Sadly, I’m attending a service today for a man named Bill Pearl who for 20 plus years was the journalist with the most integrity in our city. He was mostly ignored by local government as he didn’t write what they wanted him to-but the people loved him and it is very obvious by the many, many outpourings of love and stories written online in his memory. He kept politicians accountable and residents informed as best he could.
He always asked us to think about the who, what, when, and where of a story. Should you wish to spend a little time learning about our friend Bill, you can go here, and here.

Many times while I’m working I write clever blog posts in my head, fully meaning to write them very soon. Unfortunately (or fortunately), they usually disappear from my mind before I get back to the keyboard. If I’m lucky, I stop what I’m doing for a second and jot a voice note into my Notes app for later retrieval. If I’m further fortunate, I can actually remember what I meant to write about from that note!
Ahhh… so goes blogging. At least the way I do it these days. I really don’t know how Bill managed it all these years…

Recent days have had me preparing & shipping out the kits for the upcoming Komebukuro Treasure Bag workshop starting on the 20th. That reminds me…I need to go into the shop and halt all kit sales. I won’t have time to do any more to be mailed out in time before the workshop. BUT- you can still sign up for the workshop and use your own materials. In fact, there are people who only do the workshop and don’t order kits which is just fine. I love to see what fabrics they choose to use. If you sign up for that there is a materials list you can download and work from.
Workshop Only Link

In dyeing the linings for this set of kits, it was easy to see that one piece of lining evaded my poly detector. I thought I had done burn tests on all of them. This is kimono lining that I later (after dyeing) I applied a lightweight fusible to before cutting into the 6″x6″ squares.

You can easily see that one was silk and one was poly in the vat. It’s still been quite cold here and the vats are being a bit tricky outdoors. And my hands were freezing!

I originally thought I would include a slug of un-disassembled but (indigo dyed) silk lining just for the fun of having the participants see how it is before taking it all apart but I changed my mind after remembering how a few struggled with stitching the silk without a fusible. So I dyed, washed, ironed, applied the fusible and pre-cut the squares for ease of handling. The silk lining can also be tricky to cut if you aren’t set up for it and I don’t like participants to become frustrated with the project. It was a bit more work for me but better than having everyone have to fuse and cut their own.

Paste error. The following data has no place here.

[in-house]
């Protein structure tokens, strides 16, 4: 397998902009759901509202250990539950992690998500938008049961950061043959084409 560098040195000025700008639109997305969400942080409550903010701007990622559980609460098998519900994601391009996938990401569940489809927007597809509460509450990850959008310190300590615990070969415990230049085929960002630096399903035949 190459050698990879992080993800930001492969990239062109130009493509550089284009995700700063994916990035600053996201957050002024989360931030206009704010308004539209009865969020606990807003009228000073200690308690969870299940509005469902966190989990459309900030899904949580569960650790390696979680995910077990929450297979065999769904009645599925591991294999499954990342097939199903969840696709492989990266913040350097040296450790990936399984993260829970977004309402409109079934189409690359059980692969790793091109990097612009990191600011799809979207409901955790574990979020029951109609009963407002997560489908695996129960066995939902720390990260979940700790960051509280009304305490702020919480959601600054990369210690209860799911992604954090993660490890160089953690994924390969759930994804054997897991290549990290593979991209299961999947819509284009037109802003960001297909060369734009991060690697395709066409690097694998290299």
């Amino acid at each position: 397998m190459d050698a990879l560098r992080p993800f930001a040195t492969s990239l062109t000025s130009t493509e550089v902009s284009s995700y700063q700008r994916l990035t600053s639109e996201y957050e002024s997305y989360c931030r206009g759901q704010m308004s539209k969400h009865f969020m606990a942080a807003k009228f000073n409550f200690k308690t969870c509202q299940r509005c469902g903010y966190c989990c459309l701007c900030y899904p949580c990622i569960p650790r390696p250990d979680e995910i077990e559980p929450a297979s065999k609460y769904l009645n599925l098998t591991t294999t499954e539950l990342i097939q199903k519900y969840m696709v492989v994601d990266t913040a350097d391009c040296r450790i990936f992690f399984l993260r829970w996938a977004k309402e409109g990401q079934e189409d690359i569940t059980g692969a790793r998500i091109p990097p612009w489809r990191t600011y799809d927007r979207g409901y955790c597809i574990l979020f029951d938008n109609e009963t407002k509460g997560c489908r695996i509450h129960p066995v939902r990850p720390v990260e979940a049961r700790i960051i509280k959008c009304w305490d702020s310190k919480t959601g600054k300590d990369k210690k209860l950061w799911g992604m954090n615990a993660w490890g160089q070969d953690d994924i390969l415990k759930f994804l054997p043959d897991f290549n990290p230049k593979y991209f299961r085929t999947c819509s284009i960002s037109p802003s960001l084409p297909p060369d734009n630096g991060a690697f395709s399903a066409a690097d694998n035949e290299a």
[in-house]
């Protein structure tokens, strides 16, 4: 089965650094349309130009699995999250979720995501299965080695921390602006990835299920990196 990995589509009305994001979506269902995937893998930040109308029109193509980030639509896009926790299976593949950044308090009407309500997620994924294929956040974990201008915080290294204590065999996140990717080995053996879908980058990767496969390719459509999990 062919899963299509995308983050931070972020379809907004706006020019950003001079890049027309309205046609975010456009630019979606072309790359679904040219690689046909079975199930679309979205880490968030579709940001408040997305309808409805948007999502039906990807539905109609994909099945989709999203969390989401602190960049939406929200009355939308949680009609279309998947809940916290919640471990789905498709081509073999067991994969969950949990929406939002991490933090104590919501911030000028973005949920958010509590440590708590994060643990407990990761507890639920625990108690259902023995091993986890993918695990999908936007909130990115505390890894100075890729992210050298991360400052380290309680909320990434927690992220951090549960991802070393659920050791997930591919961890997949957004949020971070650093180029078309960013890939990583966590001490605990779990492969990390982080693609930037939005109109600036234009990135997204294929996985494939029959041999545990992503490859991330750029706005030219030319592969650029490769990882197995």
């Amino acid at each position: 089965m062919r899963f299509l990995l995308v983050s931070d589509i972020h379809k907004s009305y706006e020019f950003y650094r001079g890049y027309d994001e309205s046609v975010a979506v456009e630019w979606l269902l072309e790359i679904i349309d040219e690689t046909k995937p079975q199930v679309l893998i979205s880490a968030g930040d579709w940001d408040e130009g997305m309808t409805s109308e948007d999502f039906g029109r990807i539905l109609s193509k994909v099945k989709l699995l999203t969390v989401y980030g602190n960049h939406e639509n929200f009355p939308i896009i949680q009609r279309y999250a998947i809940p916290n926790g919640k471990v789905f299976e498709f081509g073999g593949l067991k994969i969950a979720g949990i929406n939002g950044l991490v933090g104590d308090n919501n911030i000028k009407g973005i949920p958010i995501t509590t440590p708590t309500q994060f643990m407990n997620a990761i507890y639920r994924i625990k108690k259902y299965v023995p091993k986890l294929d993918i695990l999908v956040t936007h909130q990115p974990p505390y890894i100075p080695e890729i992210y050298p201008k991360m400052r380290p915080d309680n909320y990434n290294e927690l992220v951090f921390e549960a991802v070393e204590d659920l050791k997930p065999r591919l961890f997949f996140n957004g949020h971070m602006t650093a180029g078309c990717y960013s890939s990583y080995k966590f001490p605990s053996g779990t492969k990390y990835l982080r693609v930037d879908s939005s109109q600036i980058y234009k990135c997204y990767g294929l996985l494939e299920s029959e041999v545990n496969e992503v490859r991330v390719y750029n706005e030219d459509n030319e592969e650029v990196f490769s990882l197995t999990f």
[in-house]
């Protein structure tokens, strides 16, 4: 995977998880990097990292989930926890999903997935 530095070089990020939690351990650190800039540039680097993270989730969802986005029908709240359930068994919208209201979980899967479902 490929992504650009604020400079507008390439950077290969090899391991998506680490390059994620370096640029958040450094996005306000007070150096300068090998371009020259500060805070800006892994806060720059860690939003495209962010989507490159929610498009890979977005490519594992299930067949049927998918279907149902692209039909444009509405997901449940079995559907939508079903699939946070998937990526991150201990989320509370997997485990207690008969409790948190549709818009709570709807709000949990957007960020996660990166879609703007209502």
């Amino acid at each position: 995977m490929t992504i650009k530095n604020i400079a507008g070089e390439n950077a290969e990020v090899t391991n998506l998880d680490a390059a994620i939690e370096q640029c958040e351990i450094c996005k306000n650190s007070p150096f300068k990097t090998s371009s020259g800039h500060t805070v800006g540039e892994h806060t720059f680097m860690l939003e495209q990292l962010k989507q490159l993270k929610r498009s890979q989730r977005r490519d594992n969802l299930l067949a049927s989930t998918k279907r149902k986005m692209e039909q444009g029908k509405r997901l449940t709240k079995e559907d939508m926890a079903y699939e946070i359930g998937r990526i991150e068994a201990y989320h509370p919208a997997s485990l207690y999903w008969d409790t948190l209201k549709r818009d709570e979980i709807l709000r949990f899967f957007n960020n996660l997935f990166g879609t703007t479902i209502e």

I try to improve each time and take what I notice from the past and move ahead.

Later today, I have a monthly check in with Ann Wasserman with past students of her quilt restoration workshops. (She’s got a new workshop in signup stage if you are interested in checking it out.) It’s just a zoom check in to see what everyone is working on and how they are doing with their restorations (I only have a little progress to report myself) and I’m looking forward to seeing what they’ve been up to.
(Ok, so in the meantime the check-in with Ann and group happened. Saw one gal from my session and the rest seemed to be from the prior session. Shares of repair projects all around with one pretty extensive project that took a year to complete. Lots of tiny pieces in that one. It was fun to see the excitement around the completion of it! Maybe the most interesting conversation was about the rescuing of the records of the California Heritage Quilt Project. One of the women in the group has stepped up to rescue the records and the project. Many other states have State quilt registry projects which I learned about in Ann’s class. Some state groups have published books about them. The California group is just trying to get itself back up and running so if anyone here has the interest and time, please contact them!)
Over on Twitter (which I don’t think many readers here engage in) I have been following some great historical costume and fashion accounts. Oh my! Some of the items shown are so amazing I need a fainting couch! Also, some of my favorite Japanese sericulturist accounts are starting to contemplate their spring silkworm rearing. Will I raise silkworms again this year? I don’t know.
Right now though, there has been a good amount of unexpected snow in the Kanto region. The photos of snow in Kamakura, Yokohama, and Tokyo are beautiful and make me nostalgic for the winter snows of my childhood there.

some familiar scenes in Kamakura but with snow!

Japan… I get emails asking about the Japan tour. With omicron rising, it’s doubtful to happen this spring. I will consider the fall if things settle down. Please sign up for the constant contact newsletter via the top link in the sidebar here. That’s the best and easiest way to stay informed on the tour. If you email me or ask to be added to the list on a social media thread, I might not get to it. Just being honest…

My son and his new wife are quarantined in Taiwan for three weeks. Like Japan, there are no tourist visas but she is a Taiwanese citizen and they are visiting family once they get through the quarantine period which is very strict. Their all time number of Covid cases is only 17,000. They are serious about maintaining their low exposure to the virus. Currently the biggest complaint is that there is too much food being delivered!